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Found 362 results

  1. I bunched up a bunch of bunchy, completely random tracks that have been lying around. Some sounds very unfinished, lots are in different qualities, lots of different sources etc., it's just a compilation of curious material I randomly decided to assemble in order to make the extravagant "Super Traxx" compilation for you all. It's hot and steamy, 16 tracks of pure dance power and soulful funk. No, not really. But it's music, innit. Download "Super Traxx" -> http://002q.com/EOD%20-%20Super%20Traxx%20(2006)/ Tracklist 01. EOD - Fist (1:52) 02. EOD - Banana Sucker (2:52) 03. EOD & khonnor - Jamcut I (1:51) 04. EOD - Track 4 (7:51) 05. EOD - Ym (3:51) 06. EOD - Shellfish (2:59) 07. EOD - Indietronica (3:30) 08. EOD - Friendbot is a Jerk (0:11) 09. EOD - Luke Vibert Raped Me (2:39) 10. EOD - Acid Engine (bit) (1:03) 11. EOD - Rewind, You Cunt! (2:31) 12. EOD - Whitalo (1:45) 13. EOD - Black Spacecarriage (Mix 2) (3:24) 14. EOD - Journey (2:49) 15. EOD - Tyrell (4:45) 16. EOD - Spliff Chipmunk (1:05) Total Length: 44:23
  2. I have been thinking about this and recon that Mr Vibert has shaped Richards music direction somewhat. Vibert does Wagon Christ hip hop influenced beats = I Care era Vibert goes Jungle mad Plug = HAB and RDJ Vibert does acid = Analord
  3. Guest

    Aphex Heads...

    Weirdest moment of Glade had to be going to the bar to get some beer for me and my friend in a state of acid frenzy and having discussion with these two really weird guys who had flown over to glade especially to see Aphex Twin FROM MEXICO! Needless to say, they were mighty pissed off that he was not playing (gruff Mexican accent) “If I know Aphex not play glade I go Germany instead, I have everything on record and cd by him – I love the Aphex” Then, we got talking about Luke Viberts set and he asked “Aphex better than this live or not?” and I went on some really trippy rant about how watching Aphex live (I’ve seen him about 9 times now) was “like witnessing a new genre of music being slowly created and then eventually completely destroyed in the space of 90 minutes…” –You should have seen the look they gave each other! I really believe they would have sold their soul at that moment to have seen him! Ha! Sorry….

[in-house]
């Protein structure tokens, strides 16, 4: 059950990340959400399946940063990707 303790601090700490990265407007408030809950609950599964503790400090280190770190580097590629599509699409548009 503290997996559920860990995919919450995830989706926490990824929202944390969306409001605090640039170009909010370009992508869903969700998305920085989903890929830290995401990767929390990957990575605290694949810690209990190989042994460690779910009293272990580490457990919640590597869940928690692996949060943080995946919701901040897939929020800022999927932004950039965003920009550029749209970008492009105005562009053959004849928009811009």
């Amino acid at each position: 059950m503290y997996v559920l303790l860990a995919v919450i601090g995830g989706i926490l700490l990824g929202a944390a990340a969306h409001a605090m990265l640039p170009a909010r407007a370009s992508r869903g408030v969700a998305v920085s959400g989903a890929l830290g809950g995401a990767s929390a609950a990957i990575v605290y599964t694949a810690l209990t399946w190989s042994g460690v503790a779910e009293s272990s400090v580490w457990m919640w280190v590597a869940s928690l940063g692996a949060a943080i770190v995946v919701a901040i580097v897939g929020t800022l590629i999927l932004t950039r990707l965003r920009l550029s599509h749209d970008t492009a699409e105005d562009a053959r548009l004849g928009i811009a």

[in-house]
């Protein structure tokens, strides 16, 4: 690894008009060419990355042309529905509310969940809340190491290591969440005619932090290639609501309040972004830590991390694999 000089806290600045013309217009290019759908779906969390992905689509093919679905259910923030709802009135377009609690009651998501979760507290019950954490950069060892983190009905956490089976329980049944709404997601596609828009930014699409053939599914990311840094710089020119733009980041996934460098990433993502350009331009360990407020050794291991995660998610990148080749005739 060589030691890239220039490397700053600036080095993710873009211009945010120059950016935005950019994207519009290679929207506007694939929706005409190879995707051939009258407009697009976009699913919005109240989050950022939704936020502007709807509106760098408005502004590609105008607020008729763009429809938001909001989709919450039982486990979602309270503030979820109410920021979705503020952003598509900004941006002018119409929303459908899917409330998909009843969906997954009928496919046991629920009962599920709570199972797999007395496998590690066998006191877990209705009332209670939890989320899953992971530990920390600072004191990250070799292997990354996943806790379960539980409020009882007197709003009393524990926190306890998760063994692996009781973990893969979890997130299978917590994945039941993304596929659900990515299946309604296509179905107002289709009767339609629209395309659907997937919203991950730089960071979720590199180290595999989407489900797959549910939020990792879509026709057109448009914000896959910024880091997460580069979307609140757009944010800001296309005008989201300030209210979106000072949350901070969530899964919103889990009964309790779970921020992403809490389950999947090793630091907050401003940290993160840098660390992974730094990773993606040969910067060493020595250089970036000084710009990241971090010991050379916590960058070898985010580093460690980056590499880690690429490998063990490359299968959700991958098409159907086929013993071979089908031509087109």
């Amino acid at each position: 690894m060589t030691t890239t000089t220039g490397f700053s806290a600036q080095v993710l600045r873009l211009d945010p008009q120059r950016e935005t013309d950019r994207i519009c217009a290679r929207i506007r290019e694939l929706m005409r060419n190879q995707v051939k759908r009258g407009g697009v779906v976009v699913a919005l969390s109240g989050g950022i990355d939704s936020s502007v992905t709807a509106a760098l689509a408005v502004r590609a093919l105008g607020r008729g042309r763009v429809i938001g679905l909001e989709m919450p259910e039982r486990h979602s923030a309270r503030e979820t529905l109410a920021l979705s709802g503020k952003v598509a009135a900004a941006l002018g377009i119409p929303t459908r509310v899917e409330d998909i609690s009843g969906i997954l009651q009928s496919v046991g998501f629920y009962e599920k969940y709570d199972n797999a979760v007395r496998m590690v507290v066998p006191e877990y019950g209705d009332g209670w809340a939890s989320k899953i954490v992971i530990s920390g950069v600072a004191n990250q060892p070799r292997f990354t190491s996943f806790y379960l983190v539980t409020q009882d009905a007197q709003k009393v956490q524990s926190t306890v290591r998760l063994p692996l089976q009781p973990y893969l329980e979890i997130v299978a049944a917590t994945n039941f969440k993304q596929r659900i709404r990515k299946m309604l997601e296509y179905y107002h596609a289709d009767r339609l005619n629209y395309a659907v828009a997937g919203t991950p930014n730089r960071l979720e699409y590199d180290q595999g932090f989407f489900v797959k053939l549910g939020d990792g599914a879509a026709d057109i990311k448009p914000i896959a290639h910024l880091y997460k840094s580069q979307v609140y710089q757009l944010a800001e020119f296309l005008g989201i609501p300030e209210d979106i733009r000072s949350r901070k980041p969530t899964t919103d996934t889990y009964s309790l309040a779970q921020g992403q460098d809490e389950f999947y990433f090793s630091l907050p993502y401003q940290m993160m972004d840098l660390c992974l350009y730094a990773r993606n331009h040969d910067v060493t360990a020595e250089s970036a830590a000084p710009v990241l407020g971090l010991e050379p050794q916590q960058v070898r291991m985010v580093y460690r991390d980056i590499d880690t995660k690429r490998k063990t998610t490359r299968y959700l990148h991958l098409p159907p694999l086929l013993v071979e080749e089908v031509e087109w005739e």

4. i just noticed vibertisgod is an anagram of i, vibert's dog and he does seem to know his shit when it comes to the aphex twins etc and luke vibert was in the aphex twins years ago i think